The “Big Three” Financial Adviser Credentials

We typically put a high amount of trust in our doctors for our personal healthcare needs.  An M.D. is a certified medical doctor, who has gone through years of intense study in his/her field, adheres to a code of ethics and owes a fiduciary duty to patients.  Yet, when it comes to personal finance and people’s life savings, consumers are often either tricked or remiss when it comes to hiring an adviser that adheres to a similar standard of care. 

Doing Due Diligence on Your Financial Advisor Part III: Finding Right-Fitting Advice

In the previous two pieces in our series, “Doing Due Diligence on Your Financial Advisor,” we offered some ideas on how to check out an adviser’s background, and why we would suggest that the first hurdle to overcome when selecting an adviser is to ensure his or her advice is of the highest, fiduciary standard.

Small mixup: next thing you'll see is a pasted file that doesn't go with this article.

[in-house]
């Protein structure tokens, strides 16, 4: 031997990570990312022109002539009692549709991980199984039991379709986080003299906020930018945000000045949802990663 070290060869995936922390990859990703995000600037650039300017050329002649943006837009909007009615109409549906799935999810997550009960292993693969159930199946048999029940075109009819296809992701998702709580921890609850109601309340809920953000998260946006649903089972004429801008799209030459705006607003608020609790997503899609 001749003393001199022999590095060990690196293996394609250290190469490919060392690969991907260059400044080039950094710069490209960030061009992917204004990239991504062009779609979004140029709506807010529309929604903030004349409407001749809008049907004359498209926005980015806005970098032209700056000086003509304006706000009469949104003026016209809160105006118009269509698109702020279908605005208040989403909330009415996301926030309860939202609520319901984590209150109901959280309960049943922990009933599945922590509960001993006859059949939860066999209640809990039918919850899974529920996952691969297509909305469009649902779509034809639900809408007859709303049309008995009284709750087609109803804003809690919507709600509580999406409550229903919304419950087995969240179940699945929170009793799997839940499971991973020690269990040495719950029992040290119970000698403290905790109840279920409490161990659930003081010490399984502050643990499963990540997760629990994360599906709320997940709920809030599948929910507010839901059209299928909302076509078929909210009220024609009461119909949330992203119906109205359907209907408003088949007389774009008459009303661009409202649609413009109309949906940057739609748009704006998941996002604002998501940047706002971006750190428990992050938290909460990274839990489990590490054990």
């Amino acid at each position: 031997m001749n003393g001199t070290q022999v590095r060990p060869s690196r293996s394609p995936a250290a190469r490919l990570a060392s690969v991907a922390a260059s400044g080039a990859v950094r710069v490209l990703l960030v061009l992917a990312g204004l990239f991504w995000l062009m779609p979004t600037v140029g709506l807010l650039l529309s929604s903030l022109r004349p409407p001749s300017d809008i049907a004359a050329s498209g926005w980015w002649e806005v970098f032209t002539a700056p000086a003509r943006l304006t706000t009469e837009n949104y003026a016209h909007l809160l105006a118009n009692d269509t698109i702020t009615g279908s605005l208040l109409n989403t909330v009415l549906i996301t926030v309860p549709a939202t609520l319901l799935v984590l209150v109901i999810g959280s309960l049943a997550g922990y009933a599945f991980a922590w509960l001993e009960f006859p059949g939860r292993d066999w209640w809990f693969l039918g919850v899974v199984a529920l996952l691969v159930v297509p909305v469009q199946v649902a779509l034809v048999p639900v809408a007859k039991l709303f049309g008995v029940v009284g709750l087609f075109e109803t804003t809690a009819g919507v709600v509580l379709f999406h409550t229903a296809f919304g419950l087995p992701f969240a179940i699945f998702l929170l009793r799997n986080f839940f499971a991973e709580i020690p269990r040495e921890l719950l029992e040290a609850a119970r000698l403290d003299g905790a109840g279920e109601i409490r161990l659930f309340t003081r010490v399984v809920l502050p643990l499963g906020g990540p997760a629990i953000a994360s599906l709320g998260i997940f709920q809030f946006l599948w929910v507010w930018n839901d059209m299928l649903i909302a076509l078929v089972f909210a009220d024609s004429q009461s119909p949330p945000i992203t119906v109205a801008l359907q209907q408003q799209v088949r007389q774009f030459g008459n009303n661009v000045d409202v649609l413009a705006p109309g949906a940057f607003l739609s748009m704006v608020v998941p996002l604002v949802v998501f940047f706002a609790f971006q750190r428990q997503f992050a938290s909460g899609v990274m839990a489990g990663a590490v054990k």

Doing Due Diligence on Your Financial Advisor Part II: First There Is Fiduciary

In the medical profession, physicians practice according to a familiar standard: “First do no harm.” There should be a similar level of commitment for anyone who wants to advise you about your financial well-being, right? Unfortunately, wrong. Financial advice is subject to a double legal standard: “fiduciary” versus “suitable”advice.